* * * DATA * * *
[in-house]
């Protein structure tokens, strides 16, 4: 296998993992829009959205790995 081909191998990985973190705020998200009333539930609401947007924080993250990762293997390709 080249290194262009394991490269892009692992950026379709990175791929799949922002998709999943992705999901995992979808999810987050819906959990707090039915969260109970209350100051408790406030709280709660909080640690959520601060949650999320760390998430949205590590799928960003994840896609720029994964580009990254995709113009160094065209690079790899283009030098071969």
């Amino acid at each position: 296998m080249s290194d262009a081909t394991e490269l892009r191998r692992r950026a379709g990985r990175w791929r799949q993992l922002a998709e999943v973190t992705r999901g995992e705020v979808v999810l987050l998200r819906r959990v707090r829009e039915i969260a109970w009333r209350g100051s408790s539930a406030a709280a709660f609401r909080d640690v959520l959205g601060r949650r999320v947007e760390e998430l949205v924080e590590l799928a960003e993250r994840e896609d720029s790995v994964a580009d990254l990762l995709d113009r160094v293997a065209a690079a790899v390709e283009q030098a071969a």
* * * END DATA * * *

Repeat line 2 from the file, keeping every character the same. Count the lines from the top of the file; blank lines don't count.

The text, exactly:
């Protein structure tokens, strides 16, 4: 296998993992829009959205790995 081909191998990985973190705020998200009333539930609401947007924080993250990762293997390709 080249290194262009394991490269892009692992950026379709990175791929799949922002998709999943992705999901995992979808999810987050819906959990707090039915969260109970209350100051408790406030709280709660909080640690959520601060949650999320760390998430949205590590799928960003994840896609720029994964580009990254995709113009160094065209690079790899283009030098071969």